• Actual record: 36-46
  • Pythagorean record: 38-44
  • Offensive Rating: 99.2 (4th of 18)
  • Defensive Rating: 100.2 (16th of 18)
  • Arena: Cobo Arena
  • Head coaches: Ray Scott (17-25), Herb Brown (19-21)


  • Beat the Milwaukee Bucks in first round, 2-1
  • Lost in Western Conference Semifinals to the Golden State Warriors, 4-2


  • Points per game: Bob Lanier (21.3)
  • Rebounds per game: Bob Lanier (11.7)
  • Assists per game: Kevin Porter (10.2)
  • Steals per game: Chris Ford (2.2)
  • Blocks per game: Bob Lanier (1.3)

Top player

Bob Lanier

Lanier had a down year by his standards. He scored his fewest points per game, aside from his rookie year, while with the Pistons. His rebounds per game were lowest since his rookie year. He also blocked the fewest shots per game while in Detroit.*

*Blocks weren’t kept his first three years in the NBA.

Ah, the mighty high bar Lanier set for himself. He was still pretty dominant,

Key transaction

Traded Dave Bing and a first-round pick to the Washington Bullets for Kevin Porter

Still smarting from his holdout the year before, Bing was traded for the younger Porter in the offseason. Bing was the better player – he finished sixth in MVP voting with the Bullets – but Porter was seven years younger and had led the league in assists the year before.

Trend watch

10th coach in 14 seasons

The Pistons started 10-5, but they went in a 7-20 rut, losing the last two games by 17 points each. Before their next game, the Pistons were practicing at Southfield High School when they fired Ray Scott. Greg Eno of Out of Bounds:

Scott was conducting practice — the Pistons were in a terrible slump at the time — and management strode onto the court, relieved Ray Scott of his silver whistle, and marched him off the court to give him the Ziggy — that Detroit word for a coach getting fired.

The Pistons hadn’t yet learned to act with class in 1976. They were still a bush league franchise, even though Bing and Scott and Lanier had combined to put pro basketball on the map in Detroit. So the firing of Scott — in front of his stunned players — in January 1976 was done with all the subtlety of July 4th fireworks.

Herb Brown, a Scott assistant and Larry Brown’s brother, took over.

Why this season ranks No. 38

Under Herb Brown, the Pistons went 19-21 and salvaged a lousy regular season by making the playoffs. There, they met the 38-44 Milwaukee Bucks in the first round. Curry Kirkpatrick of Sports Illustrated:

The Pistons and Bucks finished a combined eight games below .500 and have about as much right in this tournament as Walter Matthau’s Bad News Bears.

The Pistons slipped past the also-mediocre Bucks in a full three-game series, before losing a hard-fought battle to the top-seeded Golden State Warriors. Curry Kirkpatrick of Sports Illustrated:

The Warriors seem in emotional tatters after their tough battle against the put-upon Pistons, whose coach, the hyperactive Herb Brown, emerged as the most unexpectedly adroit tactician since Marko Todorovich was guiding Tri-Cities in 1951. In the deciding contest Rick Barry wailed so much about the refereeing that teammates seeking to restrain him pushed him over a chair in the runway. Whereupon a kindly old Motown gentleman tried to poke out his eyes with a cane.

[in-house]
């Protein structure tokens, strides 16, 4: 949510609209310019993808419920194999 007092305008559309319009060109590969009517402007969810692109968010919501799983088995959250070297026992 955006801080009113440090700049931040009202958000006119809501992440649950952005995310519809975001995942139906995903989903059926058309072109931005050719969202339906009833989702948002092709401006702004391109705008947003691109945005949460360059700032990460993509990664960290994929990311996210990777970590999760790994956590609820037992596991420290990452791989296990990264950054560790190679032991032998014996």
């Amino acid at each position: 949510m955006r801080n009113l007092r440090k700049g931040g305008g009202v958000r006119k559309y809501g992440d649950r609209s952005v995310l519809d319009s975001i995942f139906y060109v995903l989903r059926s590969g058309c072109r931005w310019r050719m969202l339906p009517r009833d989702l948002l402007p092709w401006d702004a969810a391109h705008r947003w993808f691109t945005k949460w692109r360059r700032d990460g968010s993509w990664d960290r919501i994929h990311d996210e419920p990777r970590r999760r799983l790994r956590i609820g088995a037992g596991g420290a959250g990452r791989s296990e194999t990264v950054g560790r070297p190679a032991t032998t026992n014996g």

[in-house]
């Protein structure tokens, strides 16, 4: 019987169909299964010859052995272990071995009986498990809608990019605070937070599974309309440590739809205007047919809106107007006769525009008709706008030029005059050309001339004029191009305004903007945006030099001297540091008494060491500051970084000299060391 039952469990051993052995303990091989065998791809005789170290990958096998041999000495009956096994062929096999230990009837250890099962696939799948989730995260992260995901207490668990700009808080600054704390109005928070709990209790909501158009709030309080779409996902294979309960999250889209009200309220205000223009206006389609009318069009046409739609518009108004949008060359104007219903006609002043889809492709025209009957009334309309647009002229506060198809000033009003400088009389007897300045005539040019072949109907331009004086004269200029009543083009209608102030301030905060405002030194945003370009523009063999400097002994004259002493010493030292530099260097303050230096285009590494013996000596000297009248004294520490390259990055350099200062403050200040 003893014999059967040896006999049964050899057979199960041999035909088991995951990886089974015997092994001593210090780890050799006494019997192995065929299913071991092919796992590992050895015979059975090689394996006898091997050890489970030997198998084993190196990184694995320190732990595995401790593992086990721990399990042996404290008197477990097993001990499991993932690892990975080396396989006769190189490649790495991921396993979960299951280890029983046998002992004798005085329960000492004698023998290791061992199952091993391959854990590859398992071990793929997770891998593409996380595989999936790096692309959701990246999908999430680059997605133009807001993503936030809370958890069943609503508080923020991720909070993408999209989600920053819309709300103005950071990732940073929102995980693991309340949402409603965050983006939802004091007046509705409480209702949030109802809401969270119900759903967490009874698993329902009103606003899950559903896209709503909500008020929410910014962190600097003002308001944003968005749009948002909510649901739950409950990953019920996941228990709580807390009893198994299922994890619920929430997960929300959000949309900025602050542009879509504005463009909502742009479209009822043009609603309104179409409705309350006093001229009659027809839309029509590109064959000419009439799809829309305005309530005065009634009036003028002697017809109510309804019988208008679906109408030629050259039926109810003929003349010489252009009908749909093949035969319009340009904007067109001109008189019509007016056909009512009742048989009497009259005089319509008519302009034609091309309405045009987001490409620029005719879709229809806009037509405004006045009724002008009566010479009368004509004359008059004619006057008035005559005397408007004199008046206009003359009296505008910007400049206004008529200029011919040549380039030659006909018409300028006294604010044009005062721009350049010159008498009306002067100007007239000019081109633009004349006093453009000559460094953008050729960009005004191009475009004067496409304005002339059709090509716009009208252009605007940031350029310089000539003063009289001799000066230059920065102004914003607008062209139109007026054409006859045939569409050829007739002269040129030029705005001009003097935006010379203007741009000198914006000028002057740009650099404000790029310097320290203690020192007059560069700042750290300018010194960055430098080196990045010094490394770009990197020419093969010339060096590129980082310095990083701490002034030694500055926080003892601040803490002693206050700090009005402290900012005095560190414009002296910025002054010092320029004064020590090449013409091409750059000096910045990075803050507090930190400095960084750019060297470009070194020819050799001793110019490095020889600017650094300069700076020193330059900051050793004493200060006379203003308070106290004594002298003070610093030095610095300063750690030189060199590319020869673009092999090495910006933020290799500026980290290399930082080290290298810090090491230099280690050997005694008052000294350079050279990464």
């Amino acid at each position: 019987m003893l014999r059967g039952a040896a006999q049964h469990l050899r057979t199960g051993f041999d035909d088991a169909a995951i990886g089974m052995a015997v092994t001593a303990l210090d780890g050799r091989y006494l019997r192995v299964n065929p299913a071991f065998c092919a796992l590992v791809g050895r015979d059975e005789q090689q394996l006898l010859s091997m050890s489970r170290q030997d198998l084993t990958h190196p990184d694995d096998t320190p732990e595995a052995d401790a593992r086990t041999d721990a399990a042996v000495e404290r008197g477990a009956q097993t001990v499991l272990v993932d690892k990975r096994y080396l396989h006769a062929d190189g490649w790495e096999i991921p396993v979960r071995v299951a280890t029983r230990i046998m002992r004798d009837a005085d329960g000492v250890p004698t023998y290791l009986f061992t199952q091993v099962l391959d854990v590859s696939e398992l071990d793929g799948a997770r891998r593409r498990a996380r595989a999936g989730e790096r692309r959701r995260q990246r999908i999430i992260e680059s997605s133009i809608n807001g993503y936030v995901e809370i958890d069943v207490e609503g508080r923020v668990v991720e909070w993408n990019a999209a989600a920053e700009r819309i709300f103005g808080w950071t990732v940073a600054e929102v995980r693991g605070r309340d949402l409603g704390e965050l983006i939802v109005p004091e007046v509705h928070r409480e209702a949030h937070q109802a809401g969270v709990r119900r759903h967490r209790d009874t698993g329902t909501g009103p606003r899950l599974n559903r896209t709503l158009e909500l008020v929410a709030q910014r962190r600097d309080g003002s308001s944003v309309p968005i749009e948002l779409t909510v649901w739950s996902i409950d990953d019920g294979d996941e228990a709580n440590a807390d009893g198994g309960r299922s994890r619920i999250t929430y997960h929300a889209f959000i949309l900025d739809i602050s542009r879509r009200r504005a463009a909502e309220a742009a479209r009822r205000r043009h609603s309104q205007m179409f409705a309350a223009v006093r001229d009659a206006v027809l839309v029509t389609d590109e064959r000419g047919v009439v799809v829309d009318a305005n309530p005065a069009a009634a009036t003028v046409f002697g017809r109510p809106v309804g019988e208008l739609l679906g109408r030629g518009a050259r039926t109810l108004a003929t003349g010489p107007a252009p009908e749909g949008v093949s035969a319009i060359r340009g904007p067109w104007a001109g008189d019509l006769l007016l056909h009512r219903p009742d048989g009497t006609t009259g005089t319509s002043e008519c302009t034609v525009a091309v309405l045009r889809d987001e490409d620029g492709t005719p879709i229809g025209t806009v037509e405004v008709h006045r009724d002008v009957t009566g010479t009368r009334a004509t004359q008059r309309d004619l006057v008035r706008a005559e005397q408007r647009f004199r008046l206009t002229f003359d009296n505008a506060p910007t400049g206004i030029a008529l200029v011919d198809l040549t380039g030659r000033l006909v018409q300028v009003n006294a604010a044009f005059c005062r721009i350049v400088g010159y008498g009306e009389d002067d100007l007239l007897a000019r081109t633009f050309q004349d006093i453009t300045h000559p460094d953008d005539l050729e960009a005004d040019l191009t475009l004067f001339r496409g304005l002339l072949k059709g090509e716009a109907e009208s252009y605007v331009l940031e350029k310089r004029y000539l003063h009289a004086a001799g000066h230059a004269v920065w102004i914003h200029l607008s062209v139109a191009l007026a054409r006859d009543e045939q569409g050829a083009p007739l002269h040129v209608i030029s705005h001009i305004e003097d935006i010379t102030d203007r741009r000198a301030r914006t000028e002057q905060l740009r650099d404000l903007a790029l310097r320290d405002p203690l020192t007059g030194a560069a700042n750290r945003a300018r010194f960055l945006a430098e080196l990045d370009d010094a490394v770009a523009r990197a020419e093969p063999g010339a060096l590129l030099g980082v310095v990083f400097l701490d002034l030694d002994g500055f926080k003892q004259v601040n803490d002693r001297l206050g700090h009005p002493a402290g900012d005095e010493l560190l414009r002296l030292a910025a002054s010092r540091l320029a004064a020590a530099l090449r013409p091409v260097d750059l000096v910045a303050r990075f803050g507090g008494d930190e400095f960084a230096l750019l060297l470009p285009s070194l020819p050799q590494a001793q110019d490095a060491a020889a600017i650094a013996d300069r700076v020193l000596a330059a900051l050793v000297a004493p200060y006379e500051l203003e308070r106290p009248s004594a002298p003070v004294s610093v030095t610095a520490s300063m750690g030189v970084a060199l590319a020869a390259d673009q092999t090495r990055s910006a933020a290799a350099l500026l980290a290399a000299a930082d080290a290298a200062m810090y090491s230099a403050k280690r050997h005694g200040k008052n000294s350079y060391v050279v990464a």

Not a bad finish to a year that included trading a superstar for a lesser player and firing a coach.


Chevette to Corvette No. 39: The 1974-75 Detroit Pistons


  • Actual record: 40-42
  • Pythagorean record: 37-45
  • Offensive Rating: 98.3 (5th of 18)
  • Defensive Rating: 99.7 (17th of 18)
  • Arena: Cobo Arena
  • Head coach: Ray Scott


  • Lost in first round to the Seattle SuperSonics, 2-1


  • Points per game: Bob Lanier (24.0)
  • Rebounds per game: Bob Lanier (12.0)
  • Assists per game: Dave Bing (7.7)
  • Steals per game: Dave Bing (1.5)
  • Blocks per game: Bob Lanier (2.3)

Top player

Bob Lanier

Lanier tied for 13th in MVP voting, but both an early crack at advanced statistics and his teammates rated him even higher at one point during the season. Pat Putnam and Jane Gauss of Sports Illustrated:

In an attempt to determine the NBA’s most complete player, statistics were fed into a computer. They included total scoring, assists, rebounds, blocked shots and field-goal scoring. Lanier came out No. 1. After 40 games he was averaging 24.7 points and playing tremendous defense. And he was doing it with a left knee wracked by tendinitis and arthritis. Every few days the knee has to be drained, and after every game he packs it in ice to reduce the pain and swelling.

"He’s our savior," says Rowe.

"Our healer," says Adams.

"Our leader," says Bing.

"Listen to those guys," says Lanier. "They think I’m Moses."

Key transaction

Drafted Eric Money with No. 39 pick

Money, a Detroit native, had a fine career, though he play just six seasons. In his fourth year, he averaged 18.6 points per game for Detroit. But he’s probably best known for scoring for both teams in a single game.